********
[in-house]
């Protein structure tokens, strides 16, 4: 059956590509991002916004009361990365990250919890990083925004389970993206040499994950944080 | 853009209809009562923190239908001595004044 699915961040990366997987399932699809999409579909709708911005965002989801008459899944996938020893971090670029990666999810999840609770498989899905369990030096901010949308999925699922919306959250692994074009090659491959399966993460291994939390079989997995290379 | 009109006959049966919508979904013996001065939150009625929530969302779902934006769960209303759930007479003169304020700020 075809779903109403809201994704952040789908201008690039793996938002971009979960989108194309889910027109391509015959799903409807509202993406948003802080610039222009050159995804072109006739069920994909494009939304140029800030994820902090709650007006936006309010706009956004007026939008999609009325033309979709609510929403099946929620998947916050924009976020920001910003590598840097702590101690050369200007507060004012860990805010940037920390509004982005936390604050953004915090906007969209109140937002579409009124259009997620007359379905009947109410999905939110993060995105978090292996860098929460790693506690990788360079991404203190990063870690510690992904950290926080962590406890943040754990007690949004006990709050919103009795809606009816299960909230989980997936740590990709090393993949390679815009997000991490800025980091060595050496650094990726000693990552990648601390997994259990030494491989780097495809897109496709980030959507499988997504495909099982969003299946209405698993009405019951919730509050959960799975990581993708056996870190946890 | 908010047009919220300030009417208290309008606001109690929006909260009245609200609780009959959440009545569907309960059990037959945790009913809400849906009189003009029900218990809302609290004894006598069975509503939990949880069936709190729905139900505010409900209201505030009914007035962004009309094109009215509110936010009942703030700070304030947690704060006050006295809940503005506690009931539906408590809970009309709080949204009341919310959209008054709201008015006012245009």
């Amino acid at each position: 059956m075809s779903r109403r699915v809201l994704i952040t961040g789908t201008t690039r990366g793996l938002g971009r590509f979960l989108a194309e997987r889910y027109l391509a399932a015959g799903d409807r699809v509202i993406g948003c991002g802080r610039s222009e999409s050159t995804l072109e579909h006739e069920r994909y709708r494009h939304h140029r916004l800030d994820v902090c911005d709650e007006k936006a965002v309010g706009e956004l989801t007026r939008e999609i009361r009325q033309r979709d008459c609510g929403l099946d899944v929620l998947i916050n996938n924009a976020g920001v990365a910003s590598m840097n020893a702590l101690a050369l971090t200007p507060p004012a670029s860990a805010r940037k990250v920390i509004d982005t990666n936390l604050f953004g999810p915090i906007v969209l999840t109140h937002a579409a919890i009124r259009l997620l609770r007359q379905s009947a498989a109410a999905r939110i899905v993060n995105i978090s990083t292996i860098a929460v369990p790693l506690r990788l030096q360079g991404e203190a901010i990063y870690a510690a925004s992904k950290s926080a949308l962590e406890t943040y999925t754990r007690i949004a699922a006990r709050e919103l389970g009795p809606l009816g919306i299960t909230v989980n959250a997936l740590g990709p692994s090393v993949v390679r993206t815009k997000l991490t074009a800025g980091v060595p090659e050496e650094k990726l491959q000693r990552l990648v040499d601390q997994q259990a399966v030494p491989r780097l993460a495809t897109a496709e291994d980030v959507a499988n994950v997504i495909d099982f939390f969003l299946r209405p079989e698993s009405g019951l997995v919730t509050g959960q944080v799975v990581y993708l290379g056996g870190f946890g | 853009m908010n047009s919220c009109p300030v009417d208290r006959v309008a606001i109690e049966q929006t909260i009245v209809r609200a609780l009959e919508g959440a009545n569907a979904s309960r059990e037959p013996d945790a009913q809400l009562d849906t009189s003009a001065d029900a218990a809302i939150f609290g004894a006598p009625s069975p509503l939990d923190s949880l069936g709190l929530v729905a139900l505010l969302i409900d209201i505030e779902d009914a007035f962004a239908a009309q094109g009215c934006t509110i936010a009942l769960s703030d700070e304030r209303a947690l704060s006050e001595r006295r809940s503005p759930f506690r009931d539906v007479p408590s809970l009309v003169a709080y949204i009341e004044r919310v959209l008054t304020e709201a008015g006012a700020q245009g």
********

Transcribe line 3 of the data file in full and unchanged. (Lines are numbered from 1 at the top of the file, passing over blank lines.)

């Amino acid at each position: 059956m075809s779903r109403r699915v809201l994704i952040t961040g789908t201008t690039r990366g793996l938002g971009r590509f979960l989108a194309e997987r889910y027109l391509a399932a015959g799903d409807r699809v509202i993406g948003c991002g802080r610039s222009e999409s050159t995804l072109e579909h006739e069920r994909y709708r494009h939304h140029r916004l800030d994820v902090c911005d709650e007006k936006a965002v309010g706009e956004l989801t007026r939008e999609i009361r009325q033309r979709d008459c609510g929403l099946d899944v929620l998947i916050n996938n924009a976020g920001v990365a910003s590598m840097n020893a702590l101690a050369l971090t200007p507060p004012a670029s860990a805010r940037k990250v920390i509004d982005t990666n936390l604050f953004g999810p915090i906007v969209l999840t109140h937002a579409a919890i009124r259009l997620l609770r007359q379905s009947a498989a109410a999905r939110i899905v993060n995105i978090s990083t292996i860098a929460v369990p790693l506690r990788l030096q360079g991404e203190a901010i990063y870690a510690a925004s992904k950290s926080a949308l962590e406890t943040y999925t754990r007690i949004a699922a006990r709050e919103l389970g009795p809606l009816g919306i299960t909230v989980n959250a997936l740590g990709p692994s090393v993949v390679r993206t815009k997000l991490t074009a800025g980091v060595p090659e050496e650094k990726l491959q000693r990552l990648v040499d601390q997994q259990a399966v030494p491989r780097l993460a495809t897109a496709e291994d980030v959507a499988n994950v997504i495909d099982f939390f969003l299946r209405p079989e698993s009405g019951l997995v919730t509050g959960q944080v799975v990581y993708l290379g056996g870190f946890g | 853009m908010n047009s919220c009109p300030v009417d208290r006959v309008a606001i109690e049966q929006t909260i009245v209809r609200a609780l009959e919508g959440a009545n569907a979904s309960r059990e037959p013996d945790a009913q809400l009562d849906t009189s003009a001065d029900a218990a809302i939150f609290g004894a006598p009625s069975p509503l939990d923190s949880l069936g709190l929530v729905a139900l505010l969302i409900d209201i505030e779902d009914a007035f962004a239908a009309q094109g009215c934006t509110i936010a009942l769960s703030d700070e304030r209303a947690l704060s006050e001595r006295r809940s503005p759930f506690r009931d539906v007479p408590s809970l009309v003169a709080y949204i009341e004044r919310v959209l008054t304020e709201a008015g006012a700020q245009g």